The leader among them, the BBC World Service (BBCWS), trumpeted the web and webcasting as modern, cost-effective alternatives to expensive shortwave broadcasting (along with satellite radio and leasing local FM airtime in the countries they used to broadcast to). This is why the BBCWS ceased shortwave transmissions to North America and Australia in 2001 and Europe in 2008, while retaining SW broadcasts in less-developed parts of the globe.[…]
I, along with a number of fiends in the shortwave community–Bob Zanotti, Jeff White, Colin Newell, and Ian McFarland to name a few–we’re quoted in this piece.
As with most any published piece, quotes and statements are trimmed and edited to fit the print space. If you read the full article, you will have noticed some quotes from me. Here’s a larger portion of my full statement for this piece:
Most audience analysts agree that the number of shortwave listeners has been on the decline at the same time Internet access has been on the rise. Moreover, shortwave listener numbers are hard to quantify due to the very nature of anonymous listening; no one can truly “track” a shortwave radio listener. On the other hand, there is nothing anonymous about those who listen to or watch Internet content–not only can the audience be measured by numbers, but a much deeper and more invasive set of data can be gleaned from an online audience. Thus the decline in shortwave also denotes a loss of anonymity on the part of the listener.
This is not to say there aren’t shortwave listeners. A significant number of listeners are radio enthusiasts/DXers who appreciate the shortwave medium. But perhaps more meaningfully, shortwave listeners are those living in rural and remote parts of the world who benefit from the instant, free, and anonymous information shortwave provides.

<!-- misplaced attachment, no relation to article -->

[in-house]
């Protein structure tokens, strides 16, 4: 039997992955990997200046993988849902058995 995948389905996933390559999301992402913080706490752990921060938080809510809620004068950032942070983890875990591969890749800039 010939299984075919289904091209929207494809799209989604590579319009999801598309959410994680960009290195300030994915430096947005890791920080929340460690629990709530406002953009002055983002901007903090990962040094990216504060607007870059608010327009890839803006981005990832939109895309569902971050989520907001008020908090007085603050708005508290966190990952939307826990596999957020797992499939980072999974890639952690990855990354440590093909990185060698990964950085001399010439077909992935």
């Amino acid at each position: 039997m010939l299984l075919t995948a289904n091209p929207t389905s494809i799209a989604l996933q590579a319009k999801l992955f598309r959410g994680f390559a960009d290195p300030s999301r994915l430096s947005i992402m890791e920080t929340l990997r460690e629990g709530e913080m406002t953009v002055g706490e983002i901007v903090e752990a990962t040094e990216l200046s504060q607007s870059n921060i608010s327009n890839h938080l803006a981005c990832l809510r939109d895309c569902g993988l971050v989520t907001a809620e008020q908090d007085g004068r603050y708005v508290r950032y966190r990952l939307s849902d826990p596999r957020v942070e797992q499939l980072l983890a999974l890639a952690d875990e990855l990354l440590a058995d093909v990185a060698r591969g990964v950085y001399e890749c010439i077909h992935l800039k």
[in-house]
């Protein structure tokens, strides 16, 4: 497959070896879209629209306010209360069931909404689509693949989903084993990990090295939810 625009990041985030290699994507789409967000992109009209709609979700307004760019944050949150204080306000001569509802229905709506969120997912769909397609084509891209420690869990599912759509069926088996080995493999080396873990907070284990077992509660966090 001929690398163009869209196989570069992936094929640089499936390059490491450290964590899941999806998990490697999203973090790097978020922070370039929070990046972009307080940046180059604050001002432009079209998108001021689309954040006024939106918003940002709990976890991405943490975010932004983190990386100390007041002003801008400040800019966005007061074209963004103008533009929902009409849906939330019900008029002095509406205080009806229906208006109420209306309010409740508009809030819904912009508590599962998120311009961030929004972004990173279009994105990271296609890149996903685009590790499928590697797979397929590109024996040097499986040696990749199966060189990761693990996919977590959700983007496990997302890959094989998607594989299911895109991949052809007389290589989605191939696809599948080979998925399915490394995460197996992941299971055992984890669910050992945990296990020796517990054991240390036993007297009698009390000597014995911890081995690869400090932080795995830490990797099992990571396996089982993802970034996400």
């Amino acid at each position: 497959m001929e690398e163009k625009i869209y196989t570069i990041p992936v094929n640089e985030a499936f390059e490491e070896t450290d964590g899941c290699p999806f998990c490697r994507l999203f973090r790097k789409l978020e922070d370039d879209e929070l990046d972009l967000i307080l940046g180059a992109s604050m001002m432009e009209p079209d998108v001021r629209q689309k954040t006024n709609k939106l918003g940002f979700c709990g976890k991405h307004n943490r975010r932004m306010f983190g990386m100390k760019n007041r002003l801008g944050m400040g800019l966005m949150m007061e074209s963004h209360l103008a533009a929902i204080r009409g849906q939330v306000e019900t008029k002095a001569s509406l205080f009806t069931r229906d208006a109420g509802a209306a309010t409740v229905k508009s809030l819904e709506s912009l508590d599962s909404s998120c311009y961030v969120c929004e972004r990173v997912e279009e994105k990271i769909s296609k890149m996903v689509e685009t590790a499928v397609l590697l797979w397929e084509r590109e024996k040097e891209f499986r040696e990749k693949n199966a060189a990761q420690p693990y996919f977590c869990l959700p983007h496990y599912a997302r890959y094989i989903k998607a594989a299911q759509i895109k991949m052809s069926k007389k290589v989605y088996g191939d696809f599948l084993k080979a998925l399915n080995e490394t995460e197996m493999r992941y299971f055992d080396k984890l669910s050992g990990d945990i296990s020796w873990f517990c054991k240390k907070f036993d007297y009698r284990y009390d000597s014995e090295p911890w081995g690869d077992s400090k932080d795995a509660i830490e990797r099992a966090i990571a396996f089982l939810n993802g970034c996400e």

At Ears To Our World, we received this photo from a school in rural Tanzania in June 2019. The teacher has been using one of our self-powered shortwave radios to listen to news and improve language skills.
Some broadcasters effectively target both of these audiences. Large government broadcasters, however, have always tried to reach the “influencers” in a country–those who might eventually help guide a country’s policy and international relationships. And the great majority of these influencers, according to audience research, have moved to social media and the Internet as a source of information.
Note that I received the photo above in June. At Ears To Our World, we still work with communities that appreciate the accessibility of radio. Perhaps our partners are more the exception than the rule, but there are still those who benefit from radio–especially those living in rural and remote areas. Where large government shortwave broadcasters are pulling out of the scene, often community-driven stations are taking their place. We’ve been working with Radio Taboo in Cameroon, for example, and they are an amazing case in point.
“Tonga’s submarine cable to Fiji was severed on Sunday night, meaning there were no phone or internet services for several days.
Interim satellite links have since been provided but the bandwidth is nowhere near what Tonga needs.
The deputy chief executive of Tonga Communications Corporation, Sione Veikoso, said the company is now providing extra capacity.
[F]ull restoration may be possible within a week but it could take a month.”
Speaking on the Radio New Zealand Pacific program Dateline Pacific (evening edition for 25 January 2019) deputy chief executive of Tonga Communications Corporation, Sione Veikoso said that two cables were cut. Click here to listen to the audio.
I heard the RNZ Dateline Pacific program on RNZI (shortwave), 9700 kHz at 11:13 UTC 1-25-2019.